Schools are starting to incorporate technology skills instruction in the context of information literacy skills.

Technology is changing the way higher education institutions are offering instruction. The use of the Internet is being taught the contexts of subject area curricula and the overall information literacy process.

There is some empirical indication that students who use technology as a tool may become better at managing information, communicating, and presenting ideas.

Distance education

Now that information literacy has become a part of the core curriculum at many post-secondary institutions, it is incumbent upon the library community to be able to provide information literacy instruction in a variety of formats, including online learning and distance education. The Association of College and Research Libraries (ACRL) addresses this need in its Guidelines for Distance Education Services (2000):

“Library resources and services in institutions of higher education must meet the needs of all their faculty, students, and academic support staff, wherever these individuals are located, whether on a main campus, off campus, in distance education or extended campus programs -- or in the absence of a campus at all, in courses taken for credit or non-credit; in continuing education programs; in courses attended in person or by means of electronic transmission; or any other means of distance education.”

Within the e-learning and distance education worlds, providing effective information literacy programs brings together the challenges of both distance librarianship and instruction. With the prevalence of course management systems such as WebCT and Blackboard, library staff are embedding infomration literacy training within academic programs and within individual classes themselves (Presti, 2002).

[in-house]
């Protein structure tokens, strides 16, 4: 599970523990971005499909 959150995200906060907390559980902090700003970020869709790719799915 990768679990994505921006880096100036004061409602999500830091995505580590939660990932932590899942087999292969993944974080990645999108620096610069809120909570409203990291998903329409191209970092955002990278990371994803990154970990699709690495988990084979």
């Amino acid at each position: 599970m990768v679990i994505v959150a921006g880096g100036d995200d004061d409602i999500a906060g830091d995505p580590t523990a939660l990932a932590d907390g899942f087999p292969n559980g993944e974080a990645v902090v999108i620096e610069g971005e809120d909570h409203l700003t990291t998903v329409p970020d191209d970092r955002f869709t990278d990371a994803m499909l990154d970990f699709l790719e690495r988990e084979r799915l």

See also article on library instruction.


American Association of School Librarians and Association for Educational Communications and Technology. (1988). Information power: Guidelines for school library media programs. Chicago: Author. (ED 315 028)

American Library Association and Association for Educational Communications and Technology. (1998). Information power: Building partnerships for learning. Chicago: Author.

American Library Association Presidential Committee on Information Literacy. (1989).Final report. Chicago: Author. (ED 315 028)

Barner, R. (1996, March/April). Seven changes that will challenge managers-and workers. The Futurist, 30(2), 14-18.

Breivik. P. S. & Senn, J. A. (1998). Information literacy: Educating children for the 21st century. (2nd ed.). Washington, DC: National Education Association.

Carpenter, J. P. (1989). Using the new technologies to create links between schools throughout the world: Colloquy on computerized school links. (Exeter, Devon, United Kingdom, 17-20 Oct. 1988).

Doyle, C.S. (1992). Outcome Measures for Information Literacy Within the National Education Goals of 1990. Final Report to National Forum on Information Literacy. Summary of Findings.

Hashim, E. (1986). Educating students to think: The role of the school library media program, an introduction. In Information literacy: Learning how to learn. A collection of articles from School Library Media Quarterly, (15)1, 17-18.

Kuhlthau, C. C. (1987). Information skills for an information society: A review of research. Syracuse, NY: ERIC Clearinghouse on Information Resources. (ED 297 740)

National Commission of Excellence in Education. (1983). A Nation at risk: The imperative for educational reform. Washington, DC: U.S. Government Printing Office. (ED 226 006)

Presti, P. (2002). Incorporating information literacy and distance learning within a course management system: a case study. Ypsilanti, MI: Loex News, (29)2-3, 3-12-13. Retrieved February 3, 2004 from

Secretary's Commission on Achieving Necessary Skills. (1991). What work requires of schools: A SCANS report for America 2000. Washington, DC: U.S. Government Printing Office. (ED 332 054)

External links

de:Informationskompetenz ja:情報リテラシー no:Informasjonskompetanse nn:Informasjonskompetanse zh:資訊素養